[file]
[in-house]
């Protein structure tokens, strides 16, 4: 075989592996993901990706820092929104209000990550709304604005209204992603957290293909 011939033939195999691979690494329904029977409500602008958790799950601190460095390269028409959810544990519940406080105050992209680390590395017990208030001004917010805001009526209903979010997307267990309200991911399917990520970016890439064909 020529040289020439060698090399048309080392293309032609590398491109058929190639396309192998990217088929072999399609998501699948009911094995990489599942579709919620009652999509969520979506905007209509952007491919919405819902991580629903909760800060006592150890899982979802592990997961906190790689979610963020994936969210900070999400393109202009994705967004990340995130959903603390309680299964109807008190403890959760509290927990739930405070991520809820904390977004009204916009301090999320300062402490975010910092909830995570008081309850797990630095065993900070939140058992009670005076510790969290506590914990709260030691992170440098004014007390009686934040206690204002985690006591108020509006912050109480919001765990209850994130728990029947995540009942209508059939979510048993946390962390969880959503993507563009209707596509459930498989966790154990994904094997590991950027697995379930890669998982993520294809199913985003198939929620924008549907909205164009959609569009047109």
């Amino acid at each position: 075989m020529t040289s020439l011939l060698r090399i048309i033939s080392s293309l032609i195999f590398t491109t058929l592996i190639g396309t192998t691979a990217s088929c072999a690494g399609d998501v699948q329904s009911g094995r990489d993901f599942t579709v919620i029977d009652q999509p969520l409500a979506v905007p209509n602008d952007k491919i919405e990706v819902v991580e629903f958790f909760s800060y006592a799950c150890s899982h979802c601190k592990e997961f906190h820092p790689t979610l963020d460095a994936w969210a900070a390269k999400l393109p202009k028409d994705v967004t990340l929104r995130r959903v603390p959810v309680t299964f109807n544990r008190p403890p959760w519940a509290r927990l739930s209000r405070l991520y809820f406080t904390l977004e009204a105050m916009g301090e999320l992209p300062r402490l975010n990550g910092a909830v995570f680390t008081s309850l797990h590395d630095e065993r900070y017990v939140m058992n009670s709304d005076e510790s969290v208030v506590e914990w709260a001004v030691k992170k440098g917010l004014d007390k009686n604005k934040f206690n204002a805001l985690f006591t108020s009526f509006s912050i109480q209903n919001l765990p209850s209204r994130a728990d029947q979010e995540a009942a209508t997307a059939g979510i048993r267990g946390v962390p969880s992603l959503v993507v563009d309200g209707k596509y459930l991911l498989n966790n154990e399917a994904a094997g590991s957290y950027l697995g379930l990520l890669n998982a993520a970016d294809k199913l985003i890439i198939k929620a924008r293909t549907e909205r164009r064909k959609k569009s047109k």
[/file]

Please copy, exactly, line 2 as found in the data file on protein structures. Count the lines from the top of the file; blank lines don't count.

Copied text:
């Protein structure tokens, strides 16, 4: 075989592996993901990706820092929104209000990550709304604005209204992603957290293909 011939033939195999691979690494329904029977409500602008958790799950601190460095390269028409959810544990519940406080105050992209680390590395017990208030001004917010805001009526209903979010997307267990309200991911399917990520970016890439064909 020529040289020439060698090399048309080392293309032609590398491109058929190639396309192998990217088929072999399609998501699948009911094995990489599942579709919620009652999509969520979506905007209509952007491919919405819902991580629903909760800060006592150890899982979802592990997961906190790689979610963020994936969210900070999400393109202009994705967004990340995130959903603390309680299964109807008190403890959760509290927990739930405070991520809820904390977004009204916009301090999320300062402490975010910092909830995570008081309850797990630095065993900070939140058992009670005076510790969290506590914990709260030691992170440098004014007390009686934040206690204002985690006591108020509006912050109480919001765990209850994130728990029947995540009942209508059939979510048993946390962390969880959503993507563009209707596509459930498989966790154990994904094997590991950027697995379930890669998982993520294809199913985003198939929620924008549907909205164009959609569009047109």